UW Medical Center is 1st to earn 6 Magnet nursing designations

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UW Medical Center is 1st to earn 6 Magnet nursing designations

'Ultimate seal of quality and confidence' recognizes nurses’ role in hospital decision-making, adherence to practice standards
Brian Donohue

UW Medicine today announced that one of its Seattle hospitals, UW Medical Center, is the first facility in the world to earn a sixth Magnet designation from the American Nurses Credentialing Center.

It also was the first hospital ever to earn the designation, in 1994, and has been continuously recertified since then.

"This recognition is viewed around the world as the ultimate seal of quality and confidence,” said Grace Parker, UW Medical Center’s chief nursing officer. “Magnet organizations are recognized for superior nursing processes and patient care, which leads to high levels of patient satisfaction.”

Clare McLean
Nurse practitioner Emily Holing and Dr. Zane Brown, a specialist in perinatal medicine, talk in the Maternal and Infant Care Center at UW Medical Center.
Emily Holing, ARNP, and Dr. Zane Brown, a specialist in perinatal medicine, talk in the Maternal and Infant Care Center at UW Medical Center.

Less than 8 percent of U.S. hospitals currently carry the Magnet designation. Recognized facilities must meet rigorous criteria, demonstrating, for example, nurses’ role in decision-making, opportunities for professional advancement, adherence to practice standards, and an established system for quality improvement, among other measures.

[Watch a 2:47 video that the hospital made about its Magnet status.]

“Research shows that patients at Magnet hospitals have lower infection and mortality rates,” said Cindy Sayre, the hospital’s associate administrator of patient care services. “The designation also strengthens our ability to recruit and retain highly qualified nurses and other clinicians.”

Magnet hospitals have relatively lower turnover among nurses and shorter vacancies for those jobs than do facilities without the designation.

UW Medical Center is one of three Washington state hospitals with current Magnet status: Seattle Children’s, a UW Medicine affiliate, was first recognized in 2008 and Providence St. Peter Hospital in Olympia was first honored in 2010.  

Currently 446 hospitals, including seven outside of the United States, claim the Magnet designation.  Australia, in 2004, became home to the first non-U.S. hospital so recognized.

U.S. News & World Report recognizes Magnet designation as a primary competence indicator in its annual assessment of the nation’s best hospitals. In August, the publication ranked UW Medical Center as No. 1 in Seattle and in Washington.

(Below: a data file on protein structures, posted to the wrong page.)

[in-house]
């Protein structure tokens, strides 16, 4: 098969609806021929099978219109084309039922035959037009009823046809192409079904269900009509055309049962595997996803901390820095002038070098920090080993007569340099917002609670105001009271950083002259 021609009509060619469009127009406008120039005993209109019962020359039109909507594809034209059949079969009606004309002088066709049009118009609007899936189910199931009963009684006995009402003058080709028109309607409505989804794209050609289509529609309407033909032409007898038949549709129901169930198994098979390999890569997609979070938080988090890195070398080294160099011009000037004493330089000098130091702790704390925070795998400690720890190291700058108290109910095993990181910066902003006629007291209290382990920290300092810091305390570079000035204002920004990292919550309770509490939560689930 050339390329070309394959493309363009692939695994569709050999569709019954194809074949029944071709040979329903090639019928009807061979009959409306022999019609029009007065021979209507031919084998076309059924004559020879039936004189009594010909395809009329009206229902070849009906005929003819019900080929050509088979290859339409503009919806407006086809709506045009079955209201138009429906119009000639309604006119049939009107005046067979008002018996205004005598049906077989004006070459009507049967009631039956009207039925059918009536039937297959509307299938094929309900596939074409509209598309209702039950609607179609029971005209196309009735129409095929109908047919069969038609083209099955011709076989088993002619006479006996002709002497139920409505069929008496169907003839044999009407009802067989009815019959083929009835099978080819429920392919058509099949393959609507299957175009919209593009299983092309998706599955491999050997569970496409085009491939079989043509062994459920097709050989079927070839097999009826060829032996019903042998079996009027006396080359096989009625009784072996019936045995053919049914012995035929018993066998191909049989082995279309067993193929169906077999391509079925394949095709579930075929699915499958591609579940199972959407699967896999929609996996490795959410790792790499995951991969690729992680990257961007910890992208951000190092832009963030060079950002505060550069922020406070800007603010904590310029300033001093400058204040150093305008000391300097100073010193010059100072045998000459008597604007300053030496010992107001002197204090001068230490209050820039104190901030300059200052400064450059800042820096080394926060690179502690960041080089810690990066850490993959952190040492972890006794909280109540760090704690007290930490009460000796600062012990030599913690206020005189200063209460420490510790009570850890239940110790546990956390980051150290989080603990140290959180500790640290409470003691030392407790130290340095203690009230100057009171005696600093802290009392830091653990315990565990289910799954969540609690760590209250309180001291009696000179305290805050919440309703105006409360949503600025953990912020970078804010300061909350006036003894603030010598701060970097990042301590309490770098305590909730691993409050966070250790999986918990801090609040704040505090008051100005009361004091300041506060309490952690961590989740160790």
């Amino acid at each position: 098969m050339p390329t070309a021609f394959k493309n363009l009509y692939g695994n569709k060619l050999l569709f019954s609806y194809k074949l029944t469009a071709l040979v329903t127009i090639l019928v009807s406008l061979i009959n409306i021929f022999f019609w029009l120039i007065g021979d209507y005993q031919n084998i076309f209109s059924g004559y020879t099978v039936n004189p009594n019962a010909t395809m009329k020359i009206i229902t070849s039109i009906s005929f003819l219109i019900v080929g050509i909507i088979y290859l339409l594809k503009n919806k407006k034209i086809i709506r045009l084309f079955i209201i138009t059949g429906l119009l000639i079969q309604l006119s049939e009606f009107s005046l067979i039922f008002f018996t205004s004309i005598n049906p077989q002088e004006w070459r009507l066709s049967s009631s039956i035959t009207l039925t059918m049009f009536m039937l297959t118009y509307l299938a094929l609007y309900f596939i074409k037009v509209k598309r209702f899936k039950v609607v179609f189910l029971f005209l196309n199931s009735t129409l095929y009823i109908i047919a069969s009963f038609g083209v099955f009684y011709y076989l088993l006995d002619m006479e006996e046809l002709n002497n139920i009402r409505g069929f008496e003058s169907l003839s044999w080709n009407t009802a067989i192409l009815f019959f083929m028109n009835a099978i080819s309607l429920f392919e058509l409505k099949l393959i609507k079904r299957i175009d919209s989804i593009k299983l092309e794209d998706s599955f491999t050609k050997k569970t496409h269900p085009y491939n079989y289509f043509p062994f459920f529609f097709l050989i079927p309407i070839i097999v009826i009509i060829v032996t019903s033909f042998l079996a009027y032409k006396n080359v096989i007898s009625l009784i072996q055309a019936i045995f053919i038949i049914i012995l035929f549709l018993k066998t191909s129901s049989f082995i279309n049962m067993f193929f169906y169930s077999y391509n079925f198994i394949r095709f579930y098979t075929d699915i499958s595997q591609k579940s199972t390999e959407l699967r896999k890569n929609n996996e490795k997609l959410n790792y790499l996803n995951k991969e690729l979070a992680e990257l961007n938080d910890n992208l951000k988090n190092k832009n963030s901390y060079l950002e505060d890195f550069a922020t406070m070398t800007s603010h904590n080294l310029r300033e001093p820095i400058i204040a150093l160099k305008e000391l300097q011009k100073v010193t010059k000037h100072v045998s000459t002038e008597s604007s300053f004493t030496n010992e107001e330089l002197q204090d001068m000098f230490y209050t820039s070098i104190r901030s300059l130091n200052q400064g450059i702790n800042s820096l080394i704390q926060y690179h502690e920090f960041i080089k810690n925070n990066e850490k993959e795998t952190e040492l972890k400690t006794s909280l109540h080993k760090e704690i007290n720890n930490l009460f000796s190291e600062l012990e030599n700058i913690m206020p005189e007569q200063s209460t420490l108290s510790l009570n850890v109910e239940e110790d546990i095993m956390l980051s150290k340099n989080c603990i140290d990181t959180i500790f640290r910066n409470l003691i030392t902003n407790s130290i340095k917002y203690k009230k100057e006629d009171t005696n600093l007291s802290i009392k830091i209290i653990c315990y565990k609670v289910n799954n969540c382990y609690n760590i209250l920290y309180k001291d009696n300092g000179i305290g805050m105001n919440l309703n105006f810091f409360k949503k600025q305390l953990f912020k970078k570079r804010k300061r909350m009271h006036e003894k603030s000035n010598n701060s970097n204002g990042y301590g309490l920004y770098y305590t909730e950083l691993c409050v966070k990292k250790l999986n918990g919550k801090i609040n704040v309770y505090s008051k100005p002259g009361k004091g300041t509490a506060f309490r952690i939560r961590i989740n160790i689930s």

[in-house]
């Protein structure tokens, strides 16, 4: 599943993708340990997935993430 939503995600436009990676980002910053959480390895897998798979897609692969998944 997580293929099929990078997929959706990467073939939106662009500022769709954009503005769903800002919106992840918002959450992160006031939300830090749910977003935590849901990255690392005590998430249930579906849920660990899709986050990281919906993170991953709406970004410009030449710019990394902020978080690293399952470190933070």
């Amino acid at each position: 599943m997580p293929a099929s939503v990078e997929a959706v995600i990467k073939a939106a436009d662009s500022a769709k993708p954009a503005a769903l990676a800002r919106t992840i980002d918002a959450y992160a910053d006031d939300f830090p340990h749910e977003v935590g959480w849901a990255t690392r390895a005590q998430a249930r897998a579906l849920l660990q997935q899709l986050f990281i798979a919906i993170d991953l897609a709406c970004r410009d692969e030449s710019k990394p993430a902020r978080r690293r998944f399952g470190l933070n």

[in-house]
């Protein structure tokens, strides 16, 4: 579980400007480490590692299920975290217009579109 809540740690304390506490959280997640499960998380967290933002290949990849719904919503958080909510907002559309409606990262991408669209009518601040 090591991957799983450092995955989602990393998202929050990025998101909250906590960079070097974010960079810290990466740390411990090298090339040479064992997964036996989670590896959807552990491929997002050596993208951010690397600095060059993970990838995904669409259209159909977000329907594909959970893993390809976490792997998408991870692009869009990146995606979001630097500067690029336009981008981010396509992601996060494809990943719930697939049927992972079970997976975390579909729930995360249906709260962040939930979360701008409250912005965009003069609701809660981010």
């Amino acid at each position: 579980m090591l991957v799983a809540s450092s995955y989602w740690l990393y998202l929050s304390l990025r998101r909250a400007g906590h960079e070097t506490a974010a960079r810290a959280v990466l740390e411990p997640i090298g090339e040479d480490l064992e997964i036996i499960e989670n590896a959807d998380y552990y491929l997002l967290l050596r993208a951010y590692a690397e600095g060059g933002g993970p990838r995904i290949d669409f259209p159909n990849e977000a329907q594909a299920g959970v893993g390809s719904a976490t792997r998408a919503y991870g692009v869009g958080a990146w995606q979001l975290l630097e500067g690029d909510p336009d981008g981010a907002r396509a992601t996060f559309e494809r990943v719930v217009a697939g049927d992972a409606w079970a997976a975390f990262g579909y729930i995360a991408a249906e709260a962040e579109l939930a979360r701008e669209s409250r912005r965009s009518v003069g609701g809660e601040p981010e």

Media contact: Brian Donohue, bdonohue@uw.edu


About UW Medicine

UW Medicine is one of the top-rated academic medical systems in the world. With a mission to improve the health of the public, UW Medicine educates the next generation of physicians and scientists, leads one of the world’s largest and most comprehensive medical research programs, and provides outstanding care to patients from across the globe. UW Medicine’s four hospitals—Harborview Medical Center, Northwest Hospital & Medical Center, University of Washington Medical Center and Valley Medical Center—admit more than 64,000 patients each year. A network of hospital-based and outpatient clinics, including 12 UW Neighborhood Clinics, see more than 1.3 million patients each year.

The UW School of Medicine, part of the UW Medicine system, leads the internationally recognized, community-based WWAMI Program, serving the states of Washington, Wyoming, Alaska, Montana and Idaho. The UW School of Medicine has been ranked No. 1 in the nation in primary-care training for more than 20 years by U.S. News & World Report. School of Medicine faculty receive more than $1 billion per year in research funding, ranking it as the top public institution recipient of biomedical research funding from the National Institutes of Health (NIH) and second among all public and private institutions for NIH funding.

UW Medicine has 26,000 employees and an annual budget of nearly $5 billion. Also part of the UW Medicine system are Airlift Northwest and the UW Physicians practice group, the largest physician practice plan in the region. UW Medicine shares in the ownership and governance of the Seattle Cancer Care Alliance with Fred Hutchinson Cancer Research Center and Seattle Children’s, and also shares in ownership of Children’s University Medical Group with Seattle Children’s.

For more information, visit uwmedicine.org.

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About the Magnet Recognition Program®

ANCC's Magnet Recognition Program® is the most prestigious distinction a healthcare organization can receive for nursing excellence and quality patient outcomes. Organizations that achieve Magnet recognition are part of an esteemed group that demonstrates superior nursing practices and outcomes.